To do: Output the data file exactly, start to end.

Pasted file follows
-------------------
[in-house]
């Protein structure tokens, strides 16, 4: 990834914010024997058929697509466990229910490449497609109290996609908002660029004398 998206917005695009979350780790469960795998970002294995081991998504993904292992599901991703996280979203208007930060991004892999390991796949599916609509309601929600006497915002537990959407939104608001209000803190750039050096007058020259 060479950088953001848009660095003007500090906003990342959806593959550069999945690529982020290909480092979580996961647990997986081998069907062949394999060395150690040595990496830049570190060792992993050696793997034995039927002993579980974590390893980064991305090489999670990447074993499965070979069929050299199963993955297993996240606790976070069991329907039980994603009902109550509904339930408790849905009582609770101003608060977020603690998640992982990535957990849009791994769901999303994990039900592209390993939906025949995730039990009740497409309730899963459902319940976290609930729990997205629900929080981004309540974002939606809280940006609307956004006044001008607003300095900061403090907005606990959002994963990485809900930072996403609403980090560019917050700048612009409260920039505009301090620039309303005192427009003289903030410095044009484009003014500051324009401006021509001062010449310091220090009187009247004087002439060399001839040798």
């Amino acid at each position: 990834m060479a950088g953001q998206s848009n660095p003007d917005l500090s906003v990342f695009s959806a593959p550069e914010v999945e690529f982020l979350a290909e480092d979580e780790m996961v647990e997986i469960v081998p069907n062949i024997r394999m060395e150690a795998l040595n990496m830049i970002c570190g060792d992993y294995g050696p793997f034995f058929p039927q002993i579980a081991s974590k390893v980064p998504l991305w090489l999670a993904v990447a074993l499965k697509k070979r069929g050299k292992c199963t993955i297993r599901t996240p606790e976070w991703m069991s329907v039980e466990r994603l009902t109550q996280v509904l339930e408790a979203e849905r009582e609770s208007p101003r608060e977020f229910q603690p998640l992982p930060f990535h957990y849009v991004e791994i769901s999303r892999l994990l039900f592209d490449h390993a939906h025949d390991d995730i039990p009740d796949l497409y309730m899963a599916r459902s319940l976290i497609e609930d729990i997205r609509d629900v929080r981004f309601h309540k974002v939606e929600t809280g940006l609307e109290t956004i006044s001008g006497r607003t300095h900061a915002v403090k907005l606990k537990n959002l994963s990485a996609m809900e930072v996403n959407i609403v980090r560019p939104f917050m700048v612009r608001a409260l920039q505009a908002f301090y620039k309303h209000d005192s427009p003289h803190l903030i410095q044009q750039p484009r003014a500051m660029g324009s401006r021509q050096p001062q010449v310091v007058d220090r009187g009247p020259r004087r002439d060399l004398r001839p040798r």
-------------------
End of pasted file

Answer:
[in-house]
């Protein structure tokens, strides 16, 4: 990834914010024997058929697509466990229910490449497609109290996609908002660029004398 998206917005695009979350780790469960795998970002294995081991998504993904292992599901991703996280979203208007930060991004892999390991796949599916609509309601929600006497915002537990959407939104608001209000803190750039050096007058020259 060479950088953001848009660095003007500090906003990342959806593959550069999945690529982020290909480092979580996961647990997986081998069907062949394999060395150690040595990496830049570190060792992993050696793997034995039927002993579980974590390893980064991305090489999670990447074993499965070979069929050299199963993955297993996240606790976070069991329907039980994603009902109550509904339930408790849905009582609770101003608060977020603690998640992982990535957990849009791994769901999303994990039900592209390993939906025949995730039990009740497409309730899963459902319940976290609930729990997205629900929080981004309540974002939606809280940006609307956004006044001008607003300095900061403090907005606990959002994963990485809900930072996403609403980090560019917050700048612009409260920039505009301090620039309303005192427009003289903030410095044009484009003014500051324009401006021509001062010449310091220090009187009247004087002439060399001839040798």
């Amino acid at each position: 990834m060479a950088g953001q998206s848009n660095p003007d917005l500090s906003v990342f695009s959806a593959p550069e914010v999945e690529f982020l979350a290909e480092d979580e780790m996961v647990e997986i469960v081998p069907n062949i024997r394999m060395e150690a795998l040595n990496m830049i970002c570190g060792d992993y294995g050696p793997f034995f058929p039927q002993i579980a081991s974590k390893v980064p998504l991305w090489l999670a993904v990447a074993l499965k697509k070979r069929g050299k292992c199963t993955i297993r599901t996240p606790e976070w991703m069991s329907v039980e466990r994603l009902t109550q996280v509904l339930e408790a979203e849905r009582e609770s208007p101003r608060e977020f229910q603690p998640l992982p930060f990535h957990y849009v991004e791994i769901s999303r892999l994990l039900f592209d490449h390993a939906h025949d390991d995730i039990p009740d796949l497409y309730m899963a599916r459902s319940l976290i497609e609930d729990i997205r609509d629900v929080r981004f309601h309540k974002v939606e929600t809280g940006l609307e109290t956004i006044s001008g006497r607003t300095h900061a915002v403090k907005l606990k537990n959002l994963s990485a996609m809900e930072v996403n959407i609403v980090r560019p939104f917050m700048v612009r608001a409260l920039q505009a908002f301090y620039k309303h209000d005192s427009p003289h803190l903030i410095q044009q750039p484009r003014a500051m660029g324009s401006r021509q050096p001062q010449v310091v007058d220090r009187g009247p020259r004087r002439d060399l004398r001839p040798r």